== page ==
Dreadfully Common: Maugham 'Cakes and Ale' (1930)
Nothing got past the beady-eyes of the censors, who decided a book about literary celebrity was indecent. The vigilantes who policed the bookshops were equally sharp, initiating a prosecution when ‘Cakes and Ale’ was on sale openly.
- It’s subtitle was ‘The Skeleton in the Cupboard’ hinting that it is about a dirty shameful secret. It’s a great tease isn’t it – what is the skeleton and who’s keeping the cupboard under lock and key?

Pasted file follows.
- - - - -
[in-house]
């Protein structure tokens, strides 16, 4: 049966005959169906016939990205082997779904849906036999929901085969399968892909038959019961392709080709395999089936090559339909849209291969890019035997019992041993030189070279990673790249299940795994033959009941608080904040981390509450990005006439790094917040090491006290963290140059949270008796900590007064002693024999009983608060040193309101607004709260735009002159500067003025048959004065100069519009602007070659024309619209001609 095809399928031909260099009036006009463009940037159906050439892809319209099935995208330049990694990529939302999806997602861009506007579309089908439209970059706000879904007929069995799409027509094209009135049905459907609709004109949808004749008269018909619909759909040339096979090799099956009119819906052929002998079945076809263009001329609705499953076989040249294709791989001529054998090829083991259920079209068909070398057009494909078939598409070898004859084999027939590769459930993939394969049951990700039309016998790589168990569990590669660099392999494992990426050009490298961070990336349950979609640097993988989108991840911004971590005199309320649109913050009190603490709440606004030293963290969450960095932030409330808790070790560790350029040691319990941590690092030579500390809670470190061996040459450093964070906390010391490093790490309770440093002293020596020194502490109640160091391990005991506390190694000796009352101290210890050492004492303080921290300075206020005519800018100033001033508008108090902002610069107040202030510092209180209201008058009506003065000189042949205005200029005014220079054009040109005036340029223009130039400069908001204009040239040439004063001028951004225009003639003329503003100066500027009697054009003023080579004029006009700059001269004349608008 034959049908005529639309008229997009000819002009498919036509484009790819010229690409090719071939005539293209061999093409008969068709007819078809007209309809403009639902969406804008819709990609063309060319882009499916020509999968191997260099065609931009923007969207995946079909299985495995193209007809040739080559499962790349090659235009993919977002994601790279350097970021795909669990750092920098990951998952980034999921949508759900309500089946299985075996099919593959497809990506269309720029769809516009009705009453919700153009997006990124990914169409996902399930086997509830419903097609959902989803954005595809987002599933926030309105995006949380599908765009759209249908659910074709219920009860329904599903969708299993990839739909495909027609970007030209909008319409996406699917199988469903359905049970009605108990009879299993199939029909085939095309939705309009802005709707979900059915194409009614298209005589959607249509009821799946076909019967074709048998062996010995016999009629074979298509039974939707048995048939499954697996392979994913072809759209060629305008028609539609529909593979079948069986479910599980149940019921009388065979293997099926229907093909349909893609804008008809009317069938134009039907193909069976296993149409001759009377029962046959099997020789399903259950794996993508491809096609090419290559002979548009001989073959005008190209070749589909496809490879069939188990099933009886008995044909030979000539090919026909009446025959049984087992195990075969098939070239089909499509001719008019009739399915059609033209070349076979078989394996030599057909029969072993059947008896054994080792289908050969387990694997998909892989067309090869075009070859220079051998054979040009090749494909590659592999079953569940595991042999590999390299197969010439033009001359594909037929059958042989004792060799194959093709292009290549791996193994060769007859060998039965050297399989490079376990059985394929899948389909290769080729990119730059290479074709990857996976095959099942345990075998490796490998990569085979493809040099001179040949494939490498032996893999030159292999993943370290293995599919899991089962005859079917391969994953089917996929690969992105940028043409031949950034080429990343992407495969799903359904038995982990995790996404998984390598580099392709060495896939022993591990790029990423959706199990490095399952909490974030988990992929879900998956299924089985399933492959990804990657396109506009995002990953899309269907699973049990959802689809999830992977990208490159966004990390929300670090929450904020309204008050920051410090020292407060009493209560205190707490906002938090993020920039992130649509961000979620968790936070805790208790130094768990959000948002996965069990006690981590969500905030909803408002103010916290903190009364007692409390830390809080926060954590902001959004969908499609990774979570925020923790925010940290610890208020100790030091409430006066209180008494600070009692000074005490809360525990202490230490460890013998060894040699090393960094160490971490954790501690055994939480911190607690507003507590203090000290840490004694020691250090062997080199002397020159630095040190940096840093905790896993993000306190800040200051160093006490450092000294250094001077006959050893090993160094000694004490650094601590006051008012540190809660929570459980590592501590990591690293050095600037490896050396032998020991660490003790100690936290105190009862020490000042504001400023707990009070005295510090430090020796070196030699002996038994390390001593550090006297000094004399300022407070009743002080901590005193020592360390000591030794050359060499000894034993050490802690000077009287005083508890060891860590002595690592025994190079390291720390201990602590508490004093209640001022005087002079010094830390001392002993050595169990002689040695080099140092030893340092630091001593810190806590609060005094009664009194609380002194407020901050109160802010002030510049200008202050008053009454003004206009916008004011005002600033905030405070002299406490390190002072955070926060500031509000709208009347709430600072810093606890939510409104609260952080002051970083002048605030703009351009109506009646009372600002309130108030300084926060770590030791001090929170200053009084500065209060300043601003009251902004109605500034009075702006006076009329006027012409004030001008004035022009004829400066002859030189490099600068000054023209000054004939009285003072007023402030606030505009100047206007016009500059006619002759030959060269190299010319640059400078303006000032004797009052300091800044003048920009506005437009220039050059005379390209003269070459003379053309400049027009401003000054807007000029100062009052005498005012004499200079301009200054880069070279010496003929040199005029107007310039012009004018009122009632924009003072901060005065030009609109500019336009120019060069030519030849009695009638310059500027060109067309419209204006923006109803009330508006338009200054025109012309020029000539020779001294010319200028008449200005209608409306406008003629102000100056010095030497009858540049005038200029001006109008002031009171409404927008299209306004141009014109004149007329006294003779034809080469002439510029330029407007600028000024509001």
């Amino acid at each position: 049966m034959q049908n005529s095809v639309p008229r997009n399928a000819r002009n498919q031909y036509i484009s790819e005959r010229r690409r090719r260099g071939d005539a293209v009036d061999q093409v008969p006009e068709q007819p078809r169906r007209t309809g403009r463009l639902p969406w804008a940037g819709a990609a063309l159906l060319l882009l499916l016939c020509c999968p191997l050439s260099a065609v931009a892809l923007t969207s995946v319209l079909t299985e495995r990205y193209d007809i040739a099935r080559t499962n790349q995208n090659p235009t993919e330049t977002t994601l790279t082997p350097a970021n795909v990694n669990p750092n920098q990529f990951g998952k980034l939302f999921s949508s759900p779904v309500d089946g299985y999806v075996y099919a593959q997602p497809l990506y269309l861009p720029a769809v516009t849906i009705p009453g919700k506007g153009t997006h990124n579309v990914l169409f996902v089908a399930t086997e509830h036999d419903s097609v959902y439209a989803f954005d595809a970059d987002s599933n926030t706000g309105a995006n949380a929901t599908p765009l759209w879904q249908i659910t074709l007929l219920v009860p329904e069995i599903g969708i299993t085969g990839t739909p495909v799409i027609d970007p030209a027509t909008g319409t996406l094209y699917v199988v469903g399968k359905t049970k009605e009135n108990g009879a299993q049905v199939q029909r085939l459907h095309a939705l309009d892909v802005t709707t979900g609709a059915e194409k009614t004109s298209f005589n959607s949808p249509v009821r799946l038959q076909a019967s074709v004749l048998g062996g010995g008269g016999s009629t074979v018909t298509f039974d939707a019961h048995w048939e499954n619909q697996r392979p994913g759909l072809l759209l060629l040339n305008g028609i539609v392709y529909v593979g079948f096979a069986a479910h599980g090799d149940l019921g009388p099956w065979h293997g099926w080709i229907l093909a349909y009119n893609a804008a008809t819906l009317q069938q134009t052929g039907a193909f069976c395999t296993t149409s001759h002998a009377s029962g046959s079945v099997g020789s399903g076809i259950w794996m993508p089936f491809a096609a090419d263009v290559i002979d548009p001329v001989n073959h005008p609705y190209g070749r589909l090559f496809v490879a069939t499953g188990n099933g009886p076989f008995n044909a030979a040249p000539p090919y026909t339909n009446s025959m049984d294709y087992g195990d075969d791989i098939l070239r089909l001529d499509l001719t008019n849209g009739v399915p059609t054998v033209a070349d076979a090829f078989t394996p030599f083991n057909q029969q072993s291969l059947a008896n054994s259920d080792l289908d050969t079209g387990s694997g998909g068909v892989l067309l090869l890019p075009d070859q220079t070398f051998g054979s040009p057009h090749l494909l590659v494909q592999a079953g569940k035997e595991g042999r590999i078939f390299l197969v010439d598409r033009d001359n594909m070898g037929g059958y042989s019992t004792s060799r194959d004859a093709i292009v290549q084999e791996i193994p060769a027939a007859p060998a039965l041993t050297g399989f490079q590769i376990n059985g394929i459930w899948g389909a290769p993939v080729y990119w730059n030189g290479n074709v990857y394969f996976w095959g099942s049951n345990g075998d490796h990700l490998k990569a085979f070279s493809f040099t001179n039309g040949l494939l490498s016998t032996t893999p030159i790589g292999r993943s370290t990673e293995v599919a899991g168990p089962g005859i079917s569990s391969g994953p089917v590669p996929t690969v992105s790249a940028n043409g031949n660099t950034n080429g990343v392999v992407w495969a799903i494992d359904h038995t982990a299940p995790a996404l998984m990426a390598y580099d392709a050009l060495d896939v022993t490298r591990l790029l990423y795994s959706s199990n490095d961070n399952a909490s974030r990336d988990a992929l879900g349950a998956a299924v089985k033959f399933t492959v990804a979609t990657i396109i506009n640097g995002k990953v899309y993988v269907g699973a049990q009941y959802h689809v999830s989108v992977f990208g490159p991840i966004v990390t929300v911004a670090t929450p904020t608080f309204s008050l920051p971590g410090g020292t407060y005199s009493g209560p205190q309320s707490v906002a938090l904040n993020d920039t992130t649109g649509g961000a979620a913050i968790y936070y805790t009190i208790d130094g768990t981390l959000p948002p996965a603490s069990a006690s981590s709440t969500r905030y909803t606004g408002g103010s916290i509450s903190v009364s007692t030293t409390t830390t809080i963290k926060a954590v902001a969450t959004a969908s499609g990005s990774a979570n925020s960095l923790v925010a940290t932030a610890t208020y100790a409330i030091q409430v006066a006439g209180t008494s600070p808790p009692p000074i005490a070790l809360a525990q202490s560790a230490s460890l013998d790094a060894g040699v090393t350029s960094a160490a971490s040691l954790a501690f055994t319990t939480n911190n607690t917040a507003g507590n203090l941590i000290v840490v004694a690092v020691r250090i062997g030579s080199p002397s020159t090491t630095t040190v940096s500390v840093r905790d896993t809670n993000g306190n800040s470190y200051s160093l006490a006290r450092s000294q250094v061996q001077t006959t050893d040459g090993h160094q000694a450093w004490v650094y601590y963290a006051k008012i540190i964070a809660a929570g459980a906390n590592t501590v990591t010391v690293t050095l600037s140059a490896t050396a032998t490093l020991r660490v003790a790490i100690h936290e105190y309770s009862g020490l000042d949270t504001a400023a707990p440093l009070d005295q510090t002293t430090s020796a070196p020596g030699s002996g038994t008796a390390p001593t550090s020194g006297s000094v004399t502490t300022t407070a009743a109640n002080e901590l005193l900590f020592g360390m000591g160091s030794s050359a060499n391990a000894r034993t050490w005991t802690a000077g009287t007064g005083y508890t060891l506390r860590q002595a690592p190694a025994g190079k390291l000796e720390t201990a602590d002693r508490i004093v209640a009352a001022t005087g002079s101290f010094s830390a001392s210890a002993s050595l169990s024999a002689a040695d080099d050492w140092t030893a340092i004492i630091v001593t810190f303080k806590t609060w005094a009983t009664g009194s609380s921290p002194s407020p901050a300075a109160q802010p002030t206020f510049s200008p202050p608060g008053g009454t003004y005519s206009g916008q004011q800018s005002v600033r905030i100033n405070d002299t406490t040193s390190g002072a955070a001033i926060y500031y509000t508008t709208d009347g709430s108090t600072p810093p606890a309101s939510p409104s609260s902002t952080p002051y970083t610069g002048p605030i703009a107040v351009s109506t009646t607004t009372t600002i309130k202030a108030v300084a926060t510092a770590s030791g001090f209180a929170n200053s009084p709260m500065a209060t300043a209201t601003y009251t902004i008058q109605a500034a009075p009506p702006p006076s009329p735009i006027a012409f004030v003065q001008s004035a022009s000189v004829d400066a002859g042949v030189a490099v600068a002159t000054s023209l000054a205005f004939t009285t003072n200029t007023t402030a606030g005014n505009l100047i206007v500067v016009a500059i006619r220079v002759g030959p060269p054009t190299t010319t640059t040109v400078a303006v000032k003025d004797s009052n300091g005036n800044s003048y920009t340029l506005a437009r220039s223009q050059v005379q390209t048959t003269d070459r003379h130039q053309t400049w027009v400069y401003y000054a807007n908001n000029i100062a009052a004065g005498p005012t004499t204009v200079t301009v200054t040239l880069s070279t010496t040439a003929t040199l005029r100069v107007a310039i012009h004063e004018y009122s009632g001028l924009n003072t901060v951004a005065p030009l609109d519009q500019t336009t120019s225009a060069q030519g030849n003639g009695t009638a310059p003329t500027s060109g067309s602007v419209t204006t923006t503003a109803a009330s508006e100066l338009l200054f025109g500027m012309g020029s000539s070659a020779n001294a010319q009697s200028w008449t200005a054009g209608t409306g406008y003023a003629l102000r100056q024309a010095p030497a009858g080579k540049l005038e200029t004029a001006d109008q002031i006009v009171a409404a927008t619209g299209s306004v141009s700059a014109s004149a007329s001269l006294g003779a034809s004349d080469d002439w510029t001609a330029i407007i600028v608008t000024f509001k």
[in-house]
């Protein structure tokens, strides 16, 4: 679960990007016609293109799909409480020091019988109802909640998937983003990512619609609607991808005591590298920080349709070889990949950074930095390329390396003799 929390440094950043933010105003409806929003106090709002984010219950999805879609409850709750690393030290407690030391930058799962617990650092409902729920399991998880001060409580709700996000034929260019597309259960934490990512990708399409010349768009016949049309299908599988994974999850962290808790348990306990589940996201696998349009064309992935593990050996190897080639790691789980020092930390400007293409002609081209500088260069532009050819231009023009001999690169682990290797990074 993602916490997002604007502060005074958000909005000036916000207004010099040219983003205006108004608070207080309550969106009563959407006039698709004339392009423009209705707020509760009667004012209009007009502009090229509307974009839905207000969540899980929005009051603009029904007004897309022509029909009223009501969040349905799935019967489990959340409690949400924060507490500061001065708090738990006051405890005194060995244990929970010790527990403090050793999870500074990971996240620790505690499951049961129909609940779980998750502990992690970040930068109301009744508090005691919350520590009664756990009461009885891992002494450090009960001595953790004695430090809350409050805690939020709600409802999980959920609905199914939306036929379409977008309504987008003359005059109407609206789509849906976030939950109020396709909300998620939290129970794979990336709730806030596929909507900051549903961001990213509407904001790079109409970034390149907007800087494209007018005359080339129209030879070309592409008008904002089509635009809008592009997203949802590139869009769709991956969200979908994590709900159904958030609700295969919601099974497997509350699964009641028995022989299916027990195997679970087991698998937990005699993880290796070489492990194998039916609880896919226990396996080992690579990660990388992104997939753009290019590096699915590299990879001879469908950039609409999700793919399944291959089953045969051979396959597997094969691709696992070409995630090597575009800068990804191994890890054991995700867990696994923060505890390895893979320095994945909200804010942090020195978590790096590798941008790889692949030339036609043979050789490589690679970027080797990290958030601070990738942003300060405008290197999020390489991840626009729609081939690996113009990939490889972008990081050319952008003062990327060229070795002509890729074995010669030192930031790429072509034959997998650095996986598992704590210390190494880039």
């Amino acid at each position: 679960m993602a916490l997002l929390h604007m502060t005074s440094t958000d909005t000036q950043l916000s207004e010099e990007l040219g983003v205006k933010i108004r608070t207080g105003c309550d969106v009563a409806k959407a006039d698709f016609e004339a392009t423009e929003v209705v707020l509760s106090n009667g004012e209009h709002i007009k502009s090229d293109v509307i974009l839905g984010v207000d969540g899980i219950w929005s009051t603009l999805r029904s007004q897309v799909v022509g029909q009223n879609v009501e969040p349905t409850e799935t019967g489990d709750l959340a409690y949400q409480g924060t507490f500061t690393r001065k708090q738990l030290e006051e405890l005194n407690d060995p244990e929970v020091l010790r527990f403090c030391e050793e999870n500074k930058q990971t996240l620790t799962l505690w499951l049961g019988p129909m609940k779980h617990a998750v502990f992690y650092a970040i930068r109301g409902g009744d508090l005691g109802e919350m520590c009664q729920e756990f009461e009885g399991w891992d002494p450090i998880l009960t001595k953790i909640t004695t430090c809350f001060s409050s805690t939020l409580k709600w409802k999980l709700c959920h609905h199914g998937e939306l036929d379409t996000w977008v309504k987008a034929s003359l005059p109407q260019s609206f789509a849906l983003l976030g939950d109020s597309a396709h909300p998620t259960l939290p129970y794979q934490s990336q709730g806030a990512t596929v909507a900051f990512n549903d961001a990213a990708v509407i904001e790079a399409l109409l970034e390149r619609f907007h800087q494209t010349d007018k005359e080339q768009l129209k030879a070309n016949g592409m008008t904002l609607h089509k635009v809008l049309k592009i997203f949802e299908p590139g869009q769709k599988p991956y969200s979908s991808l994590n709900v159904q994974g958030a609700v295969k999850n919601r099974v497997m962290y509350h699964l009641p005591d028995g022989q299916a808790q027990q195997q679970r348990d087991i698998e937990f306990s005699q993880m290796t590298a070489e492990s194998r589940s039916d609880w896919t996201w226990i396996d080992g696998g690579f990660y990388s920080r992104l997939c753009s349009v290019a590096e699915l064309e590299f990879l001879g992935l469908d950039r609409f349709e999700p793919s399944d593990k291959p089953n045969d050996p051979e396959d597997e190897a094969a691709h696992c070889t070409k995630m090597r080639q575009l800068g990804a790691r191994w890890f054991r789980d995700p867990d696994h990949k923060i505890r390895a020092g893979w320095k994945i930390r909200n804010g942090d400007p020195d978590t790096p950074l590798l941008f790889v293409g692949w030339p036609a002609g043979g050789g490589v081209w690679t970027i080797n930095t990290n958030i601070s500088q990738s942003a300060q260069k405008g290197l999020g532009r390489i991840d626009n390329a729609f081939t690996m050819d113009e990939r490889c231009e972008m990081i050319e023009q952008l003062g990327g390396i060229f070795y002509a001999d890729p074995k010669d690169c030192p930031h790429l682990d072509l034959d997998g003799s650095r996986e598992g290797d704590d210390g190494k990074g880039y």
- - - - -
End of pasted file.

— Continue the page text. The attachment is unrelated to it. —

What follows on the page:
- Apparently, Hugh Walpole recognised himself immediately in Alroy Kear. He sat up all night reading it, in tears, with one sock on.
- In August 1931, C. O’Keeffe a Cork bookseller, was summonsed for ‘exposing a prohibited book for sale’.
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